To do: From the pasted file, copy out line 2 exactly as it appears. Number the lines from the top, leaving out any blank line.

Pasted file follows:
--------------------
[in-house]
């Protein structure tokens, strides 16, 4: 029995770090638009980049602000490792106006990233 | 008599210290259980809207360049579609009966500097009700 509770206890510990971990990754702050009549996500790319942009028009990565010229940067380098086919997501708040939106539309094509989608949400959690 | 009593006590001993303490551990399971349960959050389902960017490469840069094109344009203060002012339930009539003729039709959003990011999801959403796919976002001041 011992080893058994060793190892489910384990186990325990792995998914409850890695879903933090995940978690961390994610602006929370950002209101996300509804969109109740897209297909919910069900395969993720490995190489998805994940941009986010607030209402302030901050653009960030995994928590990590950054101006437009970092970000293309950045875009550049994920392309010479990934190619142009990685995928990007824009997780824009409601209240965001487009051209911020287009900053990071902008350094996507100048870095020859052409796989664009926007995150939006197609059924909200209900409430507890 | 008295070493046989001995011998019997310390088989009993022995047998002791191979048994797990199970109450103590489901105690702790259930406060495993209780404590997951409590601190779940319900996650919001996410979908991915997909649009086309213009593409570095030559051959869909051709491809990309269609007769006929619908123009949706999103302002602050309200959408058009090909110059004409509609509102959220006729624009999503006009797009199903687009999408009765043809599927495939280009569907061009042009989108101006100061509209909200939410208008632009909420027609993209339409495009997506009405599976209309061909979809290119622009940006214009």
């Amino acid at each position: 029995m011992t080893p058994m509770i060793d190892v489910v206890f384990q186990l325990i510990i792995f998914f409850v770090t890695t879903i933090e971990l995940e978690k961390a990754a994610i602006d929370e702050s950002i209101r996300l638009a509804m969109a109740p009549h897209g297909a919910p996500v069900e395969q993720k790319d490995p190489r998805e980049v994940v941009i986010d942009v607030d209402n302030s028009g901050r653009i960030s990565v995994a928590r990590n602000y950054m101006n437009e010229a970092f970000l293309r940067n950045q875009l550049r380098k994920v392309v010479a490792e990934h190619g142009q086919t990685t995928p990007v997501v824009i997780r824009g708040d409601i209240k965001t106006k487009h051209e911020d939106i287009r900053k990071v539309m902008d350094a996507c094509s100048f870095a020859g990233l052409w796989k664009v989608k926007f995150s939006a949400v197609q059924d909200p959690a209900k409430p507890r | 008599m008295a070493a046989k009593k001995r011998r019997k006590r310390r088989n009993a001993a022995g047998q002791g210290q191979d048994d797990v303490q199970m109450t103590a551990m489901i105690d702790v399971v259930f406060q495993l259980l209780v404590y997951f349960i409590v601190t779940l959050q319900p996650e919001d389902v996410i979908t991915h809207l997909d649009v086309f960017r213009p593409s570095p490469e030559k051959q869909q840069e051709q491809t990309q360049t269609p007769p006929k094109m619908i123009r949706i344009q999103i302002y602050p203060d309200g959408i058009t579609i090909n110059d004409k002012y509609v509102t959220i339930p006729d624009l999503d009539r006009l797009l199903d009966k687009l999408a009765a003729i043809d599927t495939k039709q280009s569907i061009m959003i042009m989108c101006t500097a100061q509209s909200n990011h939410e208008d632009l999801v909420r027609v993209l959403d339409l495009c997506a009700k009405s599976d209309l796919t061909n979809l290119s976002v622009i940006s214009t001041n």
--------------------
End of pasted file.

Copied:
């Protein structure tokens, strides 16, 4: 029995770090638009980049602000490792106006990233 | 008599210290259980809207360049579609009966500097009700 509770206890510990971990990754702050009549996500790319942009028009990565010229940067380098086919997501708040939106539309094509989608949400959690 | 009593006590001993303490551990399971349960959050389902960017490469840069094109344009203060002012339930009539003729039709959003990011999801959403796919976002001041 011992080893058994060793190892489910384990186990325990792995998914409850890695879903933090995940978690961390994610602006929370950002209101996300509804969109109740897209297909919910069900395969993720490995190489998805994940941009986010607030209402302030901050653009960030995994928590990590950054101006437009970092970000293309950045875009550049994920392309010479990934190619142009990685995928990007824009997780824009409601209240965001487009051209911020287009900053990071902008350094996507100048870095020859052409796989664009926007995150939006197609059924909200209900409430507890 | 008295070493046989001995011998019997310390088989009993022995047998002791191979048994797990199970109450103590489901105690702790259930406060495993209780404590997951409590601190779940319900996650919001996410979908991915997909649009086309213009593409570095030559051959869909051709491809990309269609007769006929619908123009949706999103302002602050309200959408058009090909110059004409509609509102959220006729624009999503006009797009199903687009999408009765043809599927495939280009569907061009042009989108101006100061509209909200939410208008632009909420027609993209339409495009997506009405599976209309061909979809290119622009940006214009």